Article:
How can you live a longer, healthier life with a stronger and healthier heart? Dr. Mazen Shaheen, an interventional cardiologist with a special interest in preventive cardiology at Clemenceau Medical Center - Dubai, will explain the most common heart diseases and the lifestyle changes you should undergo to keep your heart healthy and happy!
What are the most common heart diseases?
Here are the top five most common heart diseases worldwide:Coronary artery disease, also called CAD, is a condition that affects your heart. CAD happens when coronary arteries struggle to supply the heart with enough blood, oxygen, and nutrients. Cholesterol deposits, or plaques, are almost always to blame.
Congestive heart failure (also called heart failure) is a serious condition in which the heart doesn't pump blood as efficiently as it should. Despite its name, heart failure doesn't mean that the heart has literally failed or is about to stop working.
Valvular heart disease is when any valve in the heart has damage or is diseased. There are several causes of valve disease. The normal heart has four chambers (right and left atria and right and left ventricles) and four valves.
Conduction disorder is a problem with the electrical system that makes your heartbeat and controls its rate and rhythm. This system is called the cardiac conduction system. Normally, the electrical signal that makes your heartbeat travels from the top of your heart to the bottom.
Congenital heart disease is a general term for a range of birth defects that affect the normal way the heart works. The term "congenital" means the condition is present from birth. Congenital heart disease is one of the most common types of birth defect, affecting almost 1 in 100 babies born in the UK.
What causes coronary artery disease?
CAD is caused by plaque buildup in the walls of the arteries that supply blood to the heart (called coronary arteries) and other parts of the body.
Plaque is made up of deposits of cholesterol and other substances in the artery. Plaque buildup causes the inside of the arteries to narrow over time, which can partially or totally block the blood flow. This process is called atherosclerosis.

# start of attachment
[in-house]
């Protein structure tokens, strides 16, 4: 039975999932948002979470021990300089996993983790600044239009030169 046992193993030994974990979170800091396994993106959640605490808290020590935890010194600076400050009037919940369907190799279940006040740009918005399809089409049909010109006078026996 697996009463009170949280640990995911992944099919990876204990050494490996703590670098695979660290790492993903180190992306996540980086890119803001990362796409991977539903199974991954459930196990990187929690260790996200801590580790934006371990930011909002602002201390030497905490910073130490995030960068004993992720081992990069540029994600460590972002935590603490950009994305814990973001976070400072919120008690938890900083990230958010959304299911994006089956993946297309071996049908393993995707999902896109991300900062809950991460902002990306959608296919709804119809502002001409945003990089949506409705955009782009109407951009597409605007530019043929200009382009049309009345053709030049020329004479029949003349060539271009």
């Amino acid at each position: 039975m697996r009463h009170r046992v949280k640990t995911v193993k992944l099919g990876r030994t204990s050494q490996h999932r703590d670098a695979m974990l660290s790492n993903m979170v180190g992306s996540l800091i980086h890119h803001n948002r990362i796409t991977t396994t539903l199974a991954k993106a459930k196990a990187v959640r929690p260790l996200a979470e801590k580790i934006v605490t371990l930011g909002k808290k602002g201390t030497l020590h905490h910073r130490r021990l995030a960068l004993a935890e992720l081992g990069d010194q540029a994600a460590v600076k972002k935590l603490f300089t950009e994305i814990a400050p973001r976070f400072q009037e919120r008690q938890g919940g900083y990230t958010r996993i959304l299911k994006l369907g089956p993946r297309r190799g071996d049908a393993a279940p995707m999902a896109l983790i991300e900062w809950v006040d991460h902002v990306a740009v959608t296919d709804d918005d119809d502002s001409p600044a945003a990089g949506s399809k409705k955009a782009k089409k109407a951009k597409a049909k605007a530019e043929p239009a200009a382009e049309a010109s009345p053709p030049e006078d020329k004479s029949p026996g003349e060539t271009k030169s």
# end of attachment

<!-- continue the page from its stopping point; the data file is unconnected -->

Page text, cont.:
For many people, the first clue that they have CAD is a heart attack. Symptoms of a heart attack include:
- Chest pain or discomfort (angina)
- Weakness, light-headedness, nausea (feeling sick to your stomach), or a cold sweat
- Pain or discomfort in the arms or shoulder
- Shortness of breath
Over time, CAD can weaken the heart muscle. This may lead to heart failure, a serious condition where the heart can’t pump blood the way it should.
If you have risk factors for coronary artery disease — such as high blood pressure, high cholesterol, tobacco use, diabetes, obesity, a strong family history of heart disease — talk to your doctor. Your doctor may want to test you for coronary artery disease, especially if you have signs or symptoms of narrowed arteries.
How to prevent heart diseases?
The goal of lifestyle changes is to prevent further build-up of plaque and decrease damage to your blood vessels. Some steps may even help reduce the amount of plaque in your blood vessels. These changes will also reduce your risk of heart attack and stroke.
- Dietary Changes
If you are not on a special diet to manage other conditions, your doctor may recommend dietary changes.
Diets that are high in saturated fat and cholesterol increase your risk of CAD. Saturated fat and cholesterol are found in animal products, full-fat dairy products, lard, and palm and coconut oils, among other foods. These foods contribute to the build-up of plaque.
A dietitian can help you reduce saturated fats and cholesterol in your diet and teach you how to make healthier substitutions. Good dietary choices include fresh fruits and vegetables, as well as lean meats and fish—particularly fish rich in omega-3 fatty acids such as salmon.
- Exercise Regularly
Regular aerobic training can help increase your physical abilities and quality of life. You should aim to exercise for at least 30 minutes per day on most days of the week. Begin slowly and work your way to this goal. Depending on the symptoms and severity of your condition, your doctor may have you do an exercise test before starting a program.
- Quit Smoking
Smoking damages your blood vessels and lung tissue, it reduces the amount of oxygen in your blood and forces your heart to beat faster. Talk to your doctor about the best way to quit smoking. Remember that secondhand smoke is also harmful. Make sure you are not exposed to cigarette smoke if at all possible. Not smoking improves blood flow by relaxing constricted blood vessels.
- Reduce or Avoid Excess Weight
Excess weight strains the heart muscle. If you are overweight, talk with a dietitian who can help you with portion control and meal planning.
- Decrease or Discontinue Alcohol Consumption
Reduction or elimination of alcohol can help improve symptoms associated with angina.
The bottom line? Live well today for a healthier tomorrow.
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